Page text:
A giant mammal cousin has been discovered in Poland, the Lisowicia Bojani lived beside dinosaurs around 205 million to 210 million years ago.
Scientists in Poland announced Thursday a surprising discovery of a giant mammal-like herbivore about the size of an elephant that lived in what is now Europe alongside dinosaurs around 205 million to 210 million years ago during the Triassic Period. The new species has been dubbed Lisowicia Bojani after the place where the fossils were found, in Lisowice in the south of Poland.
"We think it's one of the most unexpected fossil discoveries from the Triassic of Europe," said paleontologist Grzegorz Niedzwiedzki of Uppsala University in Sweden.
The Lisowicia is the largest non-dinosaur known land animal alive in its time. It was about 15 feet (4.5 meters) long, 8.5 feet (2.6 meters) tall and weighed around 9 tons. The only other giants around at the time were early members of the dinosaur group called sauropods that had four legs, long necks and long tails.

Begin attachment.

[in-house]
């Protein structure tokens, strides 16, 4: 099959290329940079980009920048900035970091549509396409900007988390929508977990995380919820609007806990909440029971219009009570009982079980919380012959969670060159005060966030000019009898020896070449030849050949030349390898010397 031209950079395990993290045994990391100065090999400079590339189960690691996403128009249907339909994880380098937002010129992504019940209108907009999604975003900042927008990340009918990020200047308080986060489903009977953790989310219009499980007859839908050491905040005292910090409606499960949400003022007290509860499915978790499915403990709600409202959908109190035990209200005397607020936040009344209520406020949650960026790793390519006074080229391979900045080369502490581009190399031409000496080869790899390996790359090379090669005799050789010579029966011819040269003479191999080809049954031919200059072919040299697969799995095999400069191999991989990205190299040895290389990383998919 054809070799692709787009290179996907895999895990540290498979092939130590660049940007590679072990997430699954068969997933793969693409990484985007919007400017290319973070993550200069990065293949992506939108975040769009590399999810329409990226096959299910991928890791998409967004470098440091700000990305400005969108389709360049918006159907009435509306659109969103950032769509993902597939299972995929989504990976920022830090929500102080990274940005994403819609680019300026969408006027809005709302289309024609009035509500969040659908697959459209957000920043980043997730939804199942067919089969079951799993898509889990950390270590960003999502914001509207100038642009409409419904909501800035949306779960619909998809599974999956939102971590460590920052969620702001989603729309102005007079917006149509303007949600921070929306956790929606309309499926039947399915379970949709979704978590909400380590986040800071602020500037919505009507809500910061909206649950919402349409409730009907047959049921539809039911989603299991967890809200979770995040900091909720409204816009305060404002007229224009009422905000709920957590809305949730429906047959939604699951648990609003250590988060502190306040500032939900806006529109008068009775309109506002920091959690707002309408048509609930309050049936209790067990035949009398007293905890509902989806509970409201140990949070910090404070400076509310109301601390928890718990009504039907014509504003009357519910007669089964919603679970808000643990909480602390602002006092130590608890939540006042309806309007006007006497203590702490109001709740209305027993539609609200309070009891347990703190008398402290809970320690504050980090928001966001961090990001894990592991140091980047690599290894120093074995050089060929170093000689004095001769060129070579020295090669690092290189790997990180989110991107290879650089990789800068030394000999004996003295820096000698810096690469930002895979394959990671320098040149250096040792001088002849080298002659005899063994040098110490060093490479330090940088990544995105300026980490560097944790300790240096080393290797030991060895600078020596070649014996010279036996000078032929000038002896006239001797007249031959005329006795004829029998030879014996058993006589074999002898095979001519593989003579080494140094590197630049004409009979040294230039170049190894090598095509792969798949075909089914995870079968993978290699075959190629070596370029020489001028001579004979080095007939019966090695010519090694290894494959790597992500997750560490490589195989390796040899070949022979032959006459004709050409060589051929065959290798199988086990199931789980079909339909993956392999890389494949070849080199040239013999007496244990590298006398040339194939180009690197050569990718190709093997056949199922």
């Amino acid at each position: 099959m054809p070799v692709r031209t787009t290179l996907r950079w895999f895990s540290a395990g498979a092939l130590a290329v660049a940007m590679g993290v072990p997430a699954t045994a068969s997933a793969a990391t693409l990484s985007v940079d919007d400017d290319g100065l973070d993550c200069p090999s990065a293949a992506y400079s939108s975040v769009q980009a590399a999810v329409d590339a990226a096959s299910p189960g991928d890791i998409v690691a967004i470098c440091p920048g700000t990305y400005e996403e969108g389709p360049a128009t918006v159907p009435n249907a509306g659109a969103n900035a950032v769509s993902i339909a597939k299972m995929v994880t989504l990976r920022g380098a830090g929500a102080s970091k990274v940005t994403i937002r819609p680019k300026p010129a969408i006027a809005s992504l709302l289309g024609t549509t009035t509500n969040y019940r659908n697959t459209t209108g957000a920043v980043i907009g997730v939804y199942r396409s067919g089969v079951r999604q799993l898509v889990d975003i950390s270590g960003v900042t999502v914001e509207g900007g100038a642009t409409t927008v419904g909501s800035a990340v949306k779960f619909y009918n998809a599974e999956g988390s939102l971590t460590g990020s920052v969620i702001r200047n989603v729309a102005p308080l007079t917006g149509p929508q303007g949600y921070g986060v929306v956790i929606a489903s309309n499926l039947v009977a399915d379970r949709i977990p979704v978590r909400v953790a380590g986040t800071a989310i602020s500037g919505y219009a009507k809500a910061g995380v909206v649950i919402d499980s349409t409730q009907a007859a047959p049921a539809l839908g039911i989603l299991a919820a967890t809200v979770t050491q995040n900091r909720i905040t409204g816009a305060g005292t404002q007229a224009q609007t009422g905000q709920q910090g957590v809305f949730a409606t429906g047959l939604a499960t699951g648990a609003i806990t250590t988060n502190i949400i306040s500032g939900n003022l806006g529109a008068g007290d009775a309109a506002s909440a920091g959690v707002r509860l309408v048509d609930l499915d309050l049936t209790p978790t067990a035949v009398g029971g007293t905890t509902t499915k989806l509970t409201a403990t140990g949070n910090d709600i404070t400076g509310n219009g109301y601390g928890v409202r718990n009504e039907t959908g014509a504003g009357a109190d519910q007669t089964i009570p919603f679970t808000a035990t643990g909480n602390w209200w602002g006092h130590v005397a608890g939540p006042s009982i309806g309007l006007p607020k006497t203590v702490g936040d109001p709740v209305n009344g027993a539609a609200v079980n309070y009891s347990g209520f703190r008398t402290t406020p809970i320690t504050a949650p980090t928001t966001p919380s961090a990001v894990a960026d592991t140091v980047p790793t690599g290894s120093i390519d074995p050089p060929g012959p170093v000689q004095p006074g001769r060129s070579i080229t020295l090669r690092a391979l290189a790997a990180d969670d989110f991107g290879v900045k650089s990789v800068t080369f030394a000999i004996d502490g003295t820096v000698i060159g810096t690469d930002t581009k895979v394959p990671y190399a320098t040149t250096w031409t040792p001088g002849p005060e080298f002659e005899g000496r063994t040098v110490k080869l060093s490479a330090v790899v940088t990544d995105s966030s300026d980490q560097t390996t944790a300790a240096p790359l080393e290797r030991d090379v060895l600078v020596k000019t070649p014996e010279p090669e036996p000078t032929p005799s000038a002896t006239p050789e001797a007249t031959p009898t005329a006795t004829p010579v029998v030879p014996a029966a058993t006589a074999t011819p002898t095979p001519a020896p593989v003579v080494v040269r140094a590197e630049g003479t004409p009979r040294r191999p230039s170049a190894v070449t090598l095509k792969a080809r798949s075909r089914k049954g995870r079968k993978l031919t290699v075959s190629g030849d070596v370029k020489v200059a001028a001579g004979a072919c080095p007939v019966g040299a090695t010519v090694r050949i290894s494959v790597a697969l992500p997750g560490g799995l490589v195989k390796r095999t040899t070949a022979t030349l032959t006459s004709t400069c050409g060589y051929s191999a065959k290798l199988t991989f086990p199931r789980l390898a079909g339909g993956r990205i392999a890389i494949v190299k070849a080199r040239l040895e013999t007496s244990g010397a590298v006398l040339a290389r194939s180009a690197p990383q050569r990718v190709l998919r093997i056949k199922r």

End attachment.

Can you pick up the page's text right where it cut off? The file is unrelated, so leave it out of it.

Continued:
"The discovery of Lisowicia overturns the established picture of the Triassic megaherbivore radiation as a phenomenon restricted to dinosaurs." wrote Tomasz Sulej and Grzegorz Niedzwiedzki in Science Magazine where the research was published.
Scientists have uncovered around 100 bone specimens, from several Lisowicia in Poland. "The Lisowicia skull and jaws were highly specialized: toothless, with a mouth equipped with a horny beak, like turtles and horned dinosaurs," Niedzwiedzki said, adding that it was unclear whether it had tusks as some of its relatives did.
The Triassic was the opening chapter in the age of dinosaurs, followed by the Jurassic and Cretaceous periods. The first dinosaurs appeared roughly 230 million years ago. Many of the earliest dinosaurs were modest in size, overshadowed by big land reptiles including fearsome predators called rauisuchians and crocodile-like phytosaurs.
"The late Triassic Period wasn't just the time of the rise of dinosaurs, it was also the time when the last dicynodonts decided to compete with dinosaurs. Finally, dinosaurs won this evolutionary competition," said paleontologist Tomasz Sulej of the Polish Academy of Sciences' Institute of Paleobiology.
Tomasz Sulej and Grzegorz Niedzwiedzki wrote that "the discovery ... shows that stem-group mammals were capable of reaching body sizes that were not attained again in mammalian evolution until the latest Eocene."